He combed dusty archives in castles and abbeys across the country. There was no single source, but slowly a picture began to emerge. There had been a battle, quite a large one, against a  large number of Norsemen by the forces of a local petty king by a river in the outskirts of our town. The king was severely outnumbered according to the annals but was able to successfully defend his lands and send the invaders packing. This was one of their first major defeats and was considered something of a miracles. While annals closer to the battle would mention scarce details in passing, over time the battle took on increasing mythical dimensions becoming more and more like the battle of legend. Our historian tried to present his work at conferences and meetings but try as he might his colleagues failed to accepted the admittedly meagre evidence he had. “You need more.” They told him “We cannot take this one faith.”

Meanwhile; due to the inexorable march of progress, the town council sought to build fine new offices on a bend in the river with great views of the city centre. Understandably; there was some objection to this and a small grass roots wanted to protect it. One of these was our archaeologist who had wanted for years to investigate the mounds that had been a source of many local tales in the town. Council experts maintained that they were slag piles from the industrial revolution but the archaeologist swore that there was historical evidence that some were older than that. The fight lasted a long while. In the end the council relented and allowed a quick survey prior to building work commencing.

The first two mounds that were dug into sadly turned up nothing but Victorian slag. There were jeers, actual jeers from the council workers supervising but withing a few short minutes of digging into the largest mound, there were arrow heads, the head of a spear and one human bone.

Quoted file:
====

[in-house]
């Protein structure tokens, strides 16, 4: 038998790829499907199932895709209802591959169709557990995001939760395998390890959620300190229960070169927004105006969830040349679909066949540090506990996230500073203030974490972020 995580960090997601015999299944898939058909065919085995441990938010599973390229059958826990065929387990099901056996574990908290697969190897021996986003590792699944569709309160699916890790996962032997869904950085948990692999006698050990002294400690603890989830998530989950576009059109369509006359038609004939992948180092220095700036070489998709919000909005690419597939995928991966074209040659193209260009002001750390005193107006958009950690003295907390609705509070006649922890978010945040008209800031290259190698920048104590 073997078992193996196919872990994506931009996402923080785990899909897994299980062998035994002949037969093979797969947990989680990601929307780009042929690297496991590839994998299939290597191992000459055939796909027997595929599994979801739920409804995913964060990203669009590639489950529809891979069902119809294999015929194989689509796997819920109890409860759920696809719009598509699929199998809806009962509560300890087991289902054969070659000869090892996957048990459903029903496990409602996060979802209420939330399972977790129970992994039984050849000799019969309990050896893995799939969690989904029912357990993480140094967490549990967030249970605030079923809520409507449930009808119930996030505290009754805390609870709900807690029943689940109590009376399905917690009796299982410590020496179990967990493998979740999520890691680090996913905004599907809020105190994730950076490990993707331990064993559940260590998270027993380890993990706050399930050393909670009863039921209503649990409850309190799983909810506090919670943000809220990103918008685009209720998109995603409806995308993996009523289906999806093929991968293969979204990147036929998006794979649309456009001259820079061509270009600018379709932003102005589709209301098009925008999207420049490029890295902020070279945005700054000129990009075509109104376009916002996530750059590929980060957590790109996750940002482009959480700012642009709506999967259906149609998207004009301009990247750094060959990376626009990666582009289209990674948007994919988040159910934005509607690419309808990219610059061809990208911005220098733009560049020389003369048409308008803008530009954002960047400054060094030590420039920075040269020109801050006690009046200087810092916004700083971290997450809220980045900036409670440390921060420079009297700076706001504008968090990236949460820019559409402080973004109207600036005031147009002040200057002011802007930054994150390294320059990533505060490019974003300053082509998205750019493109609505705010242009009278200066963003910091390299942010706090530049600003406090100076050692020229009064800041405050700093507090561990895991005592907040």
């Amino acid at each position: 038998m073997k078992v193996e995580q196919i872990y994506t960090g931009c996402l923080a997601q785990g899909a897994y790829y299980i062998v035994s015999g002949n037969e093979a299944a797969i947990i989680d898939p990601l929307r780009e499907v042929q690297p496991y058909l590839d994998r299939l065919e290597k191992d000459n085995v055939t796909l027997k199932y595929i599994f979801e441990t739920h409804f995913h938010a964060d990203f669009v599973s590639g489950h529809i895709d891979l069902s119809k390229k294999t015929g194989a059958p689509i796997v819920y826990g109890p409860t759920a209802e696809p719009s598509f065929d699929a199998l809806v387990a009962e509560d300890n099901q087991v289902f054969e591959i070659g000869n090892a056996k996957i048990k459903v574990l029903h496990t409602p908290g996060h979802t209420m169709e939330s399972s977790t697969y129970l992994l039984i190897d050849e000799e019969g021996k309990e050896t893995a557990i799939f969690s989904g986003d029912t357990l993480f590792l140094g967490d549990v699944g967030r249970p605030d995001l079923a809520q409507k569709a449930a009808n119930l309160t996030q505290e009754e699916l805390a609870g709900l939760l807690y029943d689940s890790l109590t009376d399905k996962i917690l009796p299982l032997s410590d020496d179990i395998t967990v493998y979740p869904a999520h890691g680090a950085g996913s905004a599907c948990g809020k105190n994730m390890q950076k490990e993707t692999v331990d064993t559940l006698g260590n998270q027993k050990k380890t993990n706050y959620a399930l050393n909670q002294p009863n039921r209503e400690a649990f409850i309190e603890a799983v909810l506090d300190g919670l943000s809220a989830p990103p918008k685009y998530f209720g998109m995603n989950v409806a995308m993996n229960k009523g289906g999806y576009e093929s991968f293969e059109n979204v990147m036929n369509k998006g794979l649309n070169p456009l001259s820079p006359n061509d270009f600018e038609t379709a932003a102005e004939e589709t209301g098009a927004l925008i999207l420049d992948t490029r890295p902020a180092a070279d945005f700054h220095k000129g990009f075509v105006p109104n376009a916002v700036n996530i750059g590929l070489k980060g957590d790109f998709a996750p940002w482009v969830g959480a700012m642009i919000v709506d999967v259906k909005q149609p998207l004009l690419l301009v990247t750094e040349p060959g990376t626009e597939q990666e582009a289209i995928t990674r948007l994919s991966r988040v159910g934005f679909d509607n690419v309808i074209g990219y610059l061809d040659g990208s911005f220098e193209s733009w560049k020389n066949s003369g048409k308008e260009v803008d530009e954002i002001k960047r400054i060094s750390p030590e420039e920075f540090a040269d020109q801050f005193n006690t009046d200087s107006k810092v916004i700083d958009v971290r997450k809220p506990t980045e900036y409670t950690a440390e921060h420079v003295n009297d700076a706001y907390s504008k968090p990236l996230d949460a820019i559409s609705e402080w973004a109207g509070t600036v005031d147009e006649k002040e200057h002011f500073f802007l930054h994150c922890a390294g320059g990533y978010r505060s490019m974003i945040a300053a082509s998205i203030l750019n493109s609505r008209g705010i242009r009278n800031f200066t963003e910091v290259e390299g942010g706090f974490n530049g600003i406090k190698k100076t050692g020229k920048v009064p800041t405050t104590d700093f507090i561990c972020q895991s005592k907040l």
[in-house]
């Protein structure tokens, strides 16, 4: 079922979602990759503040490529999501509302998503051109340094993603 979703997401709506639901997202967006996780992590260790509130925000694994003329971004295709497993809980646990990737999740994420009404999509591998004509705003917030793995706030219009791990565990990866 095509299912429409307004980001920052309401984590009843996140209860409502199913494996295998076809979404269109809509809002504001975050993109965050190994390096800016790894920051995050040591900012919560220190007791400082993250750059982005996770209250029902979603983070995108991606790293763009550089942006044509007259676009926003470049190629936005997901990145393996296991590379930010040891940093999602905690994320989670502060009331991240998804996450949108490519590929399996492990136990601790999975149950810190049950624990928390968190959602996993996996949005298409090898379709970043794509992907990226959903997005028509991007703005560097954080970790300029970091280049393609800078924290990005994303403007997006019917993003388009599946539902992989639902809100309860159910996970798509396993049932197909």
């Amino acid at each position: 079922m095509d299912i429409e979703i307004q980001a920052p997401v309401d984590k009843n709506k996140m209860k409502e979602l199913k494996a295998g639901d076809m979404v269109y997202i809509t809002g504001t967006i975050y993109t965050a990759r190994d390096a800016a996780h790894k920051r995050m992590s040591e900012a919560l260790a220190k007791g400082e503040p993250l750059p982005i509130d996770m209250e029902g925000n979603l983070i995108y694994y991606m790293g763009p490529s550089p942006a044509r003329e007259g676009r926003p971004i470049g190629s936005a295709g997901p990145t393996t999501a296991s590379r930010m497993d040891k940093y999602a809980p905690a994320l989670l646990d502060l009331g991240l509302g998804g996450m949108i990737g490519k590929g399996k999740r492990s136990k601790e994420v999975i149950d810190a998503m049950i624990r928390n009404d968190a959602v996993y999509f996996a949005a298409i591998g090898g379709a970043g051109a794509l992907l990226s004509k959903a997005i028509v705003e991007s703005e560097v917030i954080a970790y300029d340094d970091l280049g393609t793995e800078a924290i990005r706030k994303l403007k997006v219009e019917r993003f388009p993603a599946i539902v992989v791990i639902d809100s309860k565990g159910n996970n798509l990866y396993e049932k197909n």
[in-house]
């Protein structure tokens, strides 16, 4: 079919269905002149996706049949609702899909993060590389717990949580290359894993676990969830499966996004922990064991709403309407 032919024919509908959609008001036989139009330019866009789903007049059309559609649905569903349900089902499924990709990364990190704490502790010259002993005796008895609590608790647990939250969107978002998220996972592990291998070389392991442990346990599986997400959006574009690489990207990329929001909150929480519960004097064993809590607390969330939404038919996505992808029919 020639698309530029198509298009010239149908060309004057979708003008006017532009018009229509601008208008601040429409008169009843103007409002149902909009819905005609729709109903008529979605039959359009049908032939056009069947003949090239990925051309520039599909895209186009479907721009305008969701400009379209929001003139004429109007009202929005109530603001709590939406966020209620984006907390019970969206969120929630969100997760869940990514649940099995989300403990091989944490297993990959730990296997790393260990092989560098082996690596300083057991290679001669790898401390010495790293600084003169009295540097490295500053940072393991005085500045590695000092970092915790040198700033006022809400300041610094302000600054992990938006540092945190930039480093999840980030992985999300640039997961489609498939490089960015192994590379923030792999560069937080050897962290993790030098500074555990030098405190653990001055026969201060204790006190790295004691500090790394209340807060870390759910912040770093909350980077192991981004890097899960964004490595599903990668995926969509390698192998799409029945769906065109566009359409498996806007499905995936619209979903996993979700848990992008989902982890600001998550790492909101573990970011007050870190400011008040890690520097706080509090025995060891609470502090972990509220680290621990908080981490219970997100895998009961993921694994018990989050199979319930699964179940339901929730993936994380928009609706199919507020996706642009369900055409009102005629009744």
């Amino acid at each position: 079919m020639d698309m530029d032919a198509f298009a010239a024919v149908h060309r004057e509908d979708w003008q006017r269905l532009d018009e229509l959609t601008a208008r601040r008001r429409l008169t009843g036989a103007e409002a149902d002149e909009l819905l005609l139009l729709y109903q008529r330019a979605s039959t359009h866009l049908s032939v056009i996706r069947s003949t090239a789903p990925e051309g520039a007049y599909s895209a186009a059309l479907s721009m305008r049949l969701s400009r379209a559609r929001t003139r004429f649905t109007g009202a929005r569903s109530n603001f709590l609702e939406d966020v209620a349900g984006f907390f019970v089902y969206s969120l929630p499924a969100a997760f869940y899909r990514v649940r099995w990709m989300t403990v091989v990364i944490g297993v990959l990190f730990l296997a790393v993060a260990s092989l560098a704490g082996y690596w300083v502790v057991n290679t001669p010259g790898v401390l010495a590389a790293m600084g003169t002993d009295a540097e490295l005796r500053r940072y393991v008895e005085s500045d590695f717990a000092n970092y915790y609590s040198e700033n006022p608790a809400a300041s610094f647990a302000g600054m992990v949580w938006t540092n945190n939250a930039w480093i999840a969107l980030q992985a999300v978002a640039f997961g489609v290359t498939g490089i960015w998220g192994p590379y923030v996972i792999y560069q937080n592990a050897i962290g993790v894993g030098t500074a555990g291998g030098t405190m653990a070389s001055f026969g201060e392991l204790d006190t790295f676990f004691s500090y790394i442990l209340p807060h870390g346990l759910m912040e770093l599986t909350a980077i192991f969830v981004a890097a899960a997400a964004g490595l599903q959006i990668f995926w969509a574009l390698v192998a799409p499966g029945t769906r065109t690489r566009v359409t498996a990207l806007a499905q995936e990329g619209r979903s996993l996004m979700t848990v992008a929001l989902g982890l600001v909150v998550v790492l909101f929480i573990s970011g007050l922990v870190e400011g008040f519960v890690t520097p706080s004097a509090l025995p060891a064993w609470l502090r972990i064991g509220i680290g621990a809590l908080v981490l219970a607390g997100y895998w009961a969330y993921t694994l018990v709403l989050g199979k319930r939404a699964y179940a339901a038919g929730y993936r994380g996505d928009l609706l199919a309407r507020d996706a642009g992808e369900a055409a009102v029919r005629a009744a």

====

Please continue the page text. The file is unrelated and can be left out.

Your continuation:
It was a treasure trove, archaeologically speaking. There were bodies and artifacts almost all the way down. It looked like a mass grave, where soldiers from some long forgotten battle were sequestered.  Some were buried in the armour of Norsemen while others, the heavier plate of the local culture. That was only one mound. Two more were packed with soldiers like that one and a fourth, Much smaller than the others contained a single, very important occupant. A Norse king, slain on that field with so many of his countrymen.

While the archaeologist knew that something big had happened there, he had no historical event to link it to. That was until he read of this historian’s quest in the paper. He only had to read a few details to realise that his site and the battle of legend was one in the same. He took his phone and called the historian, then the world.

It was a sensation. People from all over the world, came to see the sight of the battle between the invaders and valiant defenders. The council, knowing a sea change when the saw one, knew enough to cancel the building work and instead opened a visitor’s centre and museum, the profits from which helped to finance an better office closer to city hall. Everybody won.

The archaeologist and historian were vindicated. The investigation of legend showed up a reality of even greater grandeur. Perhaps this is the way with all legends. All the tales of heroes and god may be unravelled to produce a kernal of amazing truth, if only you look hard enough.

Perhaps you should.

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Export